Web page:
# Test circuit for a solar panel used to power a supercapacitor

I was hoping to power a device with a supercapacitor that would provide power when there isn't light available, so essentially I just need the solar cell to charge the supercap as fast as it would discharge. How do I calculate this? When I use the charging formula for a capacitor, I get an undefined value (shown below). How do I calculate the time to charge the supercap?

$$\\ t=-R*0.47*ln(1-\frac { 5.5}{5.4})\$$

The supercapacitor I would be using is 5.5 V, 470 mF (link: https://a.co/d/2dwhxAC) and the panel has a Voc of 5.4 V and Isc of 36uA at 200 lux. The MPP voltage is 4V and the current is 28uA (link: https://www.solems.com/wp-content/uploads/FTI_photopile_10072048.pdf).

• How will you connect the solar panel to the supercapacitor? What is the solar panel's MPP voltage and short- circuit current? Commented Feb 3 at 19:02
• "When I use the charging formula for a capacitor, I get an undefined value." How so? Can you edit your question to show us your math? You mention the capacitor and give partial specifications for the solar cell. Please include a link to the data sheets for both cap and solar cell when you edit the question. Commented Feb 3 at 22:29
• @ocrdu I edited to add the missing information. Commented Feb 3 at 23:08
• @TimWescott I edited to add the missing information Commented Feb 3 at 23:08
• But regarding the datasheet of the solar panel the 36uA are inside the house, right? Outside it will be from 5mA to 26mA, what sounds more reasonable.
– Gos
Commented Feb 4 at 7:59

As Michal Podmanický pointed out, your capacitor is going to take thousands of seconds (hours) to charge, and they showed this from an energy perspective. That's fine, but it doesn't account for the gradually reducing charge current over time, assuming instead that the power being delivered to the capacitor is constant.

Your formula for the time it will take to charge to 5.4V via resistance $$\R\$$ is close, but not correct. The formula for the time it takes for a capacitor's voltage to go from some zero to some value $$\V\$$, on its way towards asymptote $$\V_A\$$, is:

\begin{aligned} t &= -RC \cdot ln\left(\frac{V_A - V}{V_A}\right) \\ \\ &= -RC \cdot ln\left(1-\frac{V}{V_A}\right) \\ \\ \end{aligned}

I think you swapped $$\V\$$ and $$\V_A\$$. Anyway, this gives us:

\begin{aligned} t &= -R \times 0.47 \times ln\left(1-\frac{5.4}{5.5}\right) \\ \\ &= R \times -0.47 \times -4.0 \\ \\ &= 1.9R \end{aligned}

You must choose R to pass whatever current the panel can provide at about 5V, which seems to be about 30μA. This is initial current, current that will flow when the capacitor has 0V across it, and the remaining 5V is across resistance R. By Ohm's law:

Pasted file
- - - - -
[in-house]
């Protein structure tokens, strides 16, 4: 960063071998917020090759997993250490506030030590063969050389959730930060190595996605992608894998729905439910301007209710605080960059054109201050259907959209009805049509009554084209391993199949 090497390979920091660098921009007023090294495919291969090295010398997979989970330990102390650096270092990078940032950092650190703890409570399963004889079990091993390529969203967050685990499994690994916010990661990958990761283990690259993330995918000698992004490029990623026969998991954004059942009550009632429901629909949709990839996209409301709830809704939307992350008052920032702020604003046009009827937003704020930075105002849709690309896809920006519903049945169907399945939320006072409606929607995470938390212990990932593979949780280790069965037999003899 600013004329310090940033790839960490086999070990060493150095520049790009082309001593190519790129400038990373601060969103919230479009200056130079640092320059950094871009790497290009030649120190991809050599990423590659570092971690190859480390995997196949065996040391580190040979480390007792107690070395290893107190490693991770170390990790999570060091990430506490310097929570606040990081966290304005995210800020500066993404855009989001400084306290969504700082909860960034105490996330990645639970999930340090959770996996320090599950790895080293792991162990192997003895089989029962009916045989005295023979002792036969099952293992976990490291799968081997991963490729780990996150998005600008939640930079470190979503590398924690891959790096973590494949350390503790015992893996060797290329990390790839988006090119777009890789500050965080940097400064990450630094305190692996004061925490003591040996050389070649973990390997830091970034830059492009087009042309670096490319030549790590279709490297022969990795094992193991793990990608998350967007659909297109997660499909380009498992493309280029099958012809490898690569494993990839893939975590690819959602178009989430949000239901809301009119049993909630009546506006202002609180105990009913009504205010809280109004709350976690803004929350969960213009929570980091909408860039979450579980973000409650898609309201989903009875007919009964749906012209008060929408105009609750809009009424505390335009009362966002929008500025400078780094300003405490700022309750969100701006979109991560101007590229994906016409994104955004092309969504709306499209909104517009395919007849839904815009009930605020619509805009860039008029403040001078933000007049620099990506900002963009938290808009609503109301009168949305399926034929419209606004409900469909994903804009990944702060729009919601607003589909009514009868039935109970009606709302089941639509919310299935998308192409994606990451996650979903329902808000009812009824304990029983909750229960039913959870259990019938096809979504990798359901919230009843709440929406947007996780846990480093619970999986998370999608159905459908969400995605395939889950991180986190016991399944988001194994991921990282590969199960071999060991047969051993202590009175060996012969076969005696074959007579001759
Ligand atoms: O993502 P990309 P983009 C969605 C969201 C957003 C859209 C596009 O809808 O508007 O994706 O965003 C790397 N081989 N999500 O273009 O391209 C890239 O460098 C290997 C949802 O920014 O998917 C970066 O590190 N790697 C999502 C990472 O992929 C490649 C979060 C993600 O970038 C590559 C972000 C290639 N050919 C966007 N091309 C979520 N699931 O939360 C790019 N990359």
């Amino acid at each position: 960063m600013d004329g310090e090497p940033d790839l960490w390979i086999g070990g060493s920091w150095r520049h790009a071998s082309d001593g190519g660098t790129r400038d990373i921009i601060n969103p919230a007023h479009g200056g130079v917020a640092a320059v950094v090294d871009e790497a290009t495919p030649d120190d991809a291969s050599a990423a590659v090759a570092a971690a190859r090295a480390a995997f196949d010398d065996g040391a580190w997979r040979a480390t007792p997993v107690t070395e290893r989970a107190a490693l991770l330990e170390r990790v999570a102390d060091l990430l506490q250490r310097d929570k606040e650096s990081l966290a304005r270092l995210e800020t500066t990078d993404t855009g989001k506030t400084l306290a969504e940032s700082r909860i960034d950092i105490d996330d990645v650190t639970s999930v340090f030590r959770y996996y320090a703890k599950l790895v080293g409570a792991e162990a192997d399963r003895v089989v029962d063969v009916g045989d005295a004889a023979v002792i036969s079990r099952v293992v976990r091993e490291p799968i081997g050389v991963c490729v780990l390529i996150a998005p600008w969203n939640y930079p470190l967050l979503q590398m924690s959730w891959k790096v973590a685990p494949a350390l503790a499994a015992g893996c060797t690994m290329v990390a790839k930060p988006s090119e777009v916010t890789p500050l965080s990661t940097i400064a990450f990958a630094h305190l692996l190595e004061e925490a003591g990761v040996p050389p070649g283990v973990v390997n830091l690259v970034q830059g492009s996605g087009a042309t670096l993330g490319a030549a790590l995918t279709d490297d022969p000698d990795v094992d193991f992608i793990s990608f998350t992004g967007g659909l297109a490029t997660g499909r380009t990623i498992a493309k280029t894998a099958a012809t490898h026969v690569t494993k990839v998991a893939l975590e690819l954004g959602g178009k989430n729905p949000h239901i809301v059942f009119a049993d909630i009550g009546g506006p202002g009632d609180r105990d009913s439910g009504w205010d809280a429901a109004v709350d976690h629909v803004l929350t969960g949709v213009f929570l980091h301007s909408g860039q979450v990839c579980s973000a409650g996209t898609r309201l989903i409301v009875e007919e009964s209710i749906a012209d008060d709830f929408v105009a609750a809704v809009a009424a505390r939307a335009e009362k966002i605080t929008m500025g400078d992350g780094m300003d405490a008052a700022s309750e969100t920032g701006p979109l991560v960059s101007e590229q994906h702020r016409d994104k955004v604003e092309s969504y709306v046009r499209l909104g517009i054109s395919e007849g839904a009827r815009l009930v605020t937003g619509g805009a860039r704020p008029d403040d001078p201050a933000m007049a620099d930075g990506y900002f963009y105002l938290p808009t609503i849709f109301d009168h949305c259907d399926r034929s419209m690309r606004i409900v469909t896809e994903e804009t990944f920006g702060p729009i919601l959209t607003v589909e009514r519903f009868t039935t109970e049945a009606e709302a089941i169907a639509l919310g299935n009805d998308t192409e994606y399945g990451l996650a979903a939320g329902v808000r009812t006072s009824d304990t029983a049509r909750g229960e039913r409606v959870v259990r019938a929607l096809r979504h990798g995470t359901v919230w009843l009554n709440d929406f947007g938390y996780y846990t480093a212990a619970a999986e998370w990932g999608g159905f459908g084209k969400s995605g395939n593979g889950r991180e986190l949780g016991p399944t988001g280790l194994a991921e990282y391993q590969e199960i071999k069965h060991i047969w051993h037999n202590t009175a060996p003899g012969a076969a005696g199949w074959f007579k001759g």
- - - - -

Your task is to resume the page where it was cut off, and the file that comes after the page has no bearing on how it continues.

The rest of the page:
$$R = \frac{V}{I} = \frac{5V}{30\mu A} = 167k\Omega$$

Plugging that value for R into the time equation:

\begin{aligned} t &= 1.9R \\ \\ &= 1.9 \times 167k\Omega \\ \\ &= 317,000s \\ \\ &= 88 hr \end{aligned}

Sorry to disappoint. On top of that, due to the exponential nature of the charge/discharge curves (using a fixed resistance), charging is extremely slow near the end of charging. That means capacitor voltage will fall much more quickly in the early stages of discharge than it will rise when power returns.

It's not all bad news though. You don't have to use a fixed resistance, and assuming the load draws a similar current, once the capacitor is charged it will power that load for days.

Here's a design that will charge the capacitor with about 10μA constant current, right up until full charge (as opposed to ever-diminishing current as the capacitor charges):

simulate this circuit – Schematic created using CircuitLab

With a constant charge current, capacitor voltage rises linearly, instead of exponentially, and charges fully somewhat quicker, even though charge current is significantly less than 30μA. It also means that even when nearly fully charged, charge current doesn't diminish, and the capacitor charges at the same rate, right up until it's full. Here's a plot of capacitor voltage (orange) as input voltage (blue) from the solar panel varies:

Just be aware that whatever current the capacitor is taking (during charging), that current is not available for the load, so with 10μA going to the capacitor, out of the 30μA available, the load can draw a maximum of only 20μA.

• If I use an energy management chip (with an LDO regulator, buck and boost converters, etc) can I decrease the charge time? Commented Feb 4 at 15:43
• @zenizenitsu You have about 150μW of power. Whichever way you look at it that will take a minimum of 11 hours to charge that cap to 5V. You might approach that with an efficient DC-DC current source, but any linear solution (like mine here) will take at best 22 hours. With some tweaking my circuit can get most of the 30μA through the cap, which would take about 24 hours of daylight. The only way to charge it faster is with a different, stronger, current source. Commented Feb 4 at 17:36
• @zenizenitsu Have you considered using a smaller capacitor? It could charge in minutes, and discharge in the same time if the load draws the same current as you use to charge it. Commented Feb 4 at 17:36

Calculate energy of cap when is at 5.5V:

$$E_{5.5{\rm\,V}} = \frac{1}{2} \cdot C \cdot V^2 = 7.11{\rm\,J}$$

Calculate energy of cap when is at 5.4V:

$$E_{5.4{\rm\,V}} = \frac{1}{2} \cdot C \cdot V^2 = 6.85{\rm\,J}$$

Subtract it:

$$E_\Delta = E_{5.5{\rm\,V}}-E_{5.4{\rm\,V}} = 0.26{\rm\,J}$$

Calculate the time for charging of 0.26J from power of solar cell (btw, 1J=1Ws):

\begin{aligned} E_\Delta &= V \cdot I \cdot t \\ t &= \frac {E_\Delta} {V \cdot I} = \frac {0.26{\rm\,J}} {4{\rm\,V} \cdot 28{\rm\,\mu A}} = 2321{\rm\,s} \end{aligned}

That is a lot of time but even worst you have to maintain Mppt to charge the cap within this time.